Organised by Susanne Bührer
The topic of impact is high on the agenda of national and European research policy. Research funders, as well as research organizations and individual researchers, are increasingly asking themselves what contribution science can or should make to politics, society, culture and the economy. This is often discussed under the heading of the “new social contract of science,” and this session intends to address the specific question whether an approach such as RRI, which specifically aims to improve the links between science and society, generates different kinds of impact or in other ways than pure curiosity-driven and peer-centered science does.
Given the multitude of (well-known) challenges of impact analyses (attribution problem, measurement problem in terms of data availability, understanding the dynamics, comparability of results, aggregation, adequacy of indicators as well as timing problems (The European Court of Auditors 2008: Annex I)), this impact session presented current reflections about which kinds of impacts are most likely to be generated by RRI and what methodological and conceptual approaches exist that can reasonably capture such impacts.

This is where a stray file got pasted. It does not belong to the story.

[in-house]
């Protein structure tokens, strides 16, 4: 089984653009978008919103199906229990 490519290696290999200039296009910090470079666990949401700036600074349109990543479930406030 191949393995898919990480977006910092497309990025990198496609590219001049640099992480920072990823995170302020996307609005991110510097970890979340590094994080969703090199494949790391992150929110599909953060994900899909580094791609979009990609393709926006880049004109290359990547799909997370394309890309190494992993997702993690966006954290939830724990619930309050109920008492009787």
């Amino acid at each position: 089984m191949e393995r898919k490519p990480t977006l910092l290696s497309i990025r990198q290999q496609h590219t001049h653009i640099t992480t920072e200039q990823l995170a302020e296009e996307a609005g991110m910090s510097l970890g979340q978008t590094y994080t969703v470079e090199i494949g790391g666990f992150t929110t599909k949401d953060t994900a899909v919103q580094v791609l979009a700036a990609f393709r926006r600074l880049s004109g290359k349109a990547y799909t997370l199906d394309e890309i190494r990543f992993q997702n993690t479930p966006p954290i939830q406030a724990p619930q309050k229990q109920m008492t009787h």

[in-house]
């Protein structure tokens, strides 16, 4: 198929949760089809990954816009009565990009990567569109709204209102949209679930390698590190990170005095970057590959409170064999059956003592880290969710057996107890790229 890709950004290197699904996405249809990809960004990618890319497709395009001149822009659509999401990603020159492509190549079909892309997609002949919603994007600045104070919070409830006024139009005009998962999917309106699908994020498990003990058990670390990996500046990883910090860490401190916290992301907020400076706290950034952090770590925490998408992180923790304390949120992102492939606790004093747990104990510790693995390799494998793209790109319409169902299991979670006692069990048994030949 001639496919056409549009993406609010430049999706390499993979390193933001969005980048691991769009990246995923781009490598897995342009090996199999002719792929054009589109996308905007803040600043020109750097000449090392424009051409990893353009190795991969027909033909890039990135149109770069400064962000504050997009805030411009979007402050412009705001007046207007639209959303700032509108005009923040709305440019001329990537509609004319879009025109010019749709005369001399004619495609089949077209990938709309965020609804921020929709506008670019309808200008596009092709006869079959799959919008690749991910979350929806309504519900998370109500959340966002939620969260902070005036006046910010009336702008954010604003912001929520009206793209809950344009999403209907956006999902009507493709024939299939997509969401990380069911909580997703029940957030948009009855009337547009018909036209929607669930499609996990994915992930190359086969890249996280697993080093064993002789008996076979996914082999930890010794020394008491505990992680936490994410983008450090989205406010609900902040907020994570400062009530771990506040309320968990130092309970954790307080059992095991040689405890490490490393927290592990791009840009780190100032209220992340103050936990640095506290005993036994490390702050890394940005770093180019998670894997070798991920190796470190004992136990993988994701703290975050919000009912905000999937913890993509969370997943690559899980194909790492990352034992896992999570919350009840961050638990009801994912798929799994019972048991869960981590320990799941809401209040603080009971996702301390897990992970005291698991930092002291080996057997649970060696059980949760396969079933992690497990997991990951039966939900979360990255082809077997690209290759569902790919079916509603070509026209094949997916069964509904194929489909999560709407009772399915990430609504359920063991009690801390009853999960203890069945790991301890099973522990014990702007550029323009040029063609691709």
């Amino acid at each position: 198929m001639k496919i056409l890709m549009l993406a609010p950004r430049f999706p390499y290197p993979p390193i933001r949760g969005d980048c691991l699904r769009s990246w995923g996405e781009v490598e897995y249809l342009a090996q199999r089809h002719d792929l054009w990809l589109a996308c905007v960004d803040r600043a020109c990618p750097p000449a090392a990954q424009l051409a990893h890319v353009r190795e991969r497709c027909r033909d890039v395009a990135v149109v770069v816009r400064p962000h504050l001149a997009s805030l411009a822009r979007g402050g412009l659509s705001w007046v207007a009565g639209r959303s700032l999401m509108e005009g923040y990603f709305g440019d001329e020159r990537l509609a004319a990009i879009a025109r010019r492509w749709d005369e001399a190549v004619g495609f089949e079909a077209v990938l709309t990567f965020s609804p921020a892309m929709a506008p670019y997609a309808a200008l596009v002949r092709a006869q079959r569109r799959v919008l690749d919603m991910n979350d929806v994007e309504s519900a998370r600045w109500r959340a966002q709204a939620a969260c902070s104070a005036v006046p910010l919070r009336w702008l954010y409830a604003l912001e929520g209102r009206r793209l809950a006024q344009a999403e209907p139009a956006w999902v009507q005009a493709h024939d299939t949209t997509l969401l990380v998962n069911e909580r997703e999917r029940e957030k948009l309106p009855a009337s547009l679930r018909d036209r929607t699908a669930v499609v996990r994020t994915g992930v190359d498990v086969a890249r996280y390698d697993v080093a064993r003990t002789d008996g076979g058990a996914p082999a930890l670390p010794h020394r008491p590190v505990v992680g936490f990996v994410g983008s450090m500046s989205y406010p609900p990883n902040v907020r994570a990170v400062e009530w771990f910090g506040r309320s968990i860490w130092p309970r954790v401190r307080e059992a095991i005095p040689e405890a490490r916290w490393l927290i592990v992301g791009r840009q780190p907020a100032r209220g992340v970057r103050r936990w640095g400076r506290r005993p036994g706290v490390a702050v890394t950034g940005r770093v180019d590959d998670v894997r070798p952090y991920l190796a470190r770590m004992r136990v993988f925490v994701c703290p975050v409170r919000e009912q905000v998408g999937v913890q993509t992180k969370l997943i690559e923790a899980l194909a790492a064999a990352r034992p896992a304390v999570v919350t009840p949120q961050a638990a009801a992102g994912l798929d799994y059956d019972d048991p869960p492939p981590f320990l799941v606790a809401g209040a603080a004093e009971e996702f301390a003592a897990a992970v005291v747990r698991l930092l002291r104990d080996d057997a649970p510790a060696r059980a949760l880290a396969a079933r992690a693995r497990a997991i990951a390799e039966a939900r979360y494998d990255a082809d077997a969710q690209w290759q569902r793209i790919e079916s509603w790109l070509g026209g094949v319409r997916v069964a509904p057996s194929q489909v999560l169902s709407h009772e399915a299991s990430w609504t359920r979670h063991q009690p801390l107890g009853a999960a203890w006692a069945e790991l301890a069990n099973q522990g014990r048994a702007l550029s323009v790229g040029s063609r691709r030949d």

However, this session was not just about passing knowledge unilaterally to the audience. On the contrary, the aim of the session was to validate and / or adopt the findings generated so far based on a critical feedback by various stakeholder groups. To this end, in addition to the keynote presentations, breakout sessions were organized on the following main topics:
- What are your personal examples for impacts generated by RRI?
- Can impact pathways help us to open the black box between an RRI-activity and the results? If so, how? If not, what are the alternatives?
- What kind of impact dimensions can be strengthened and how?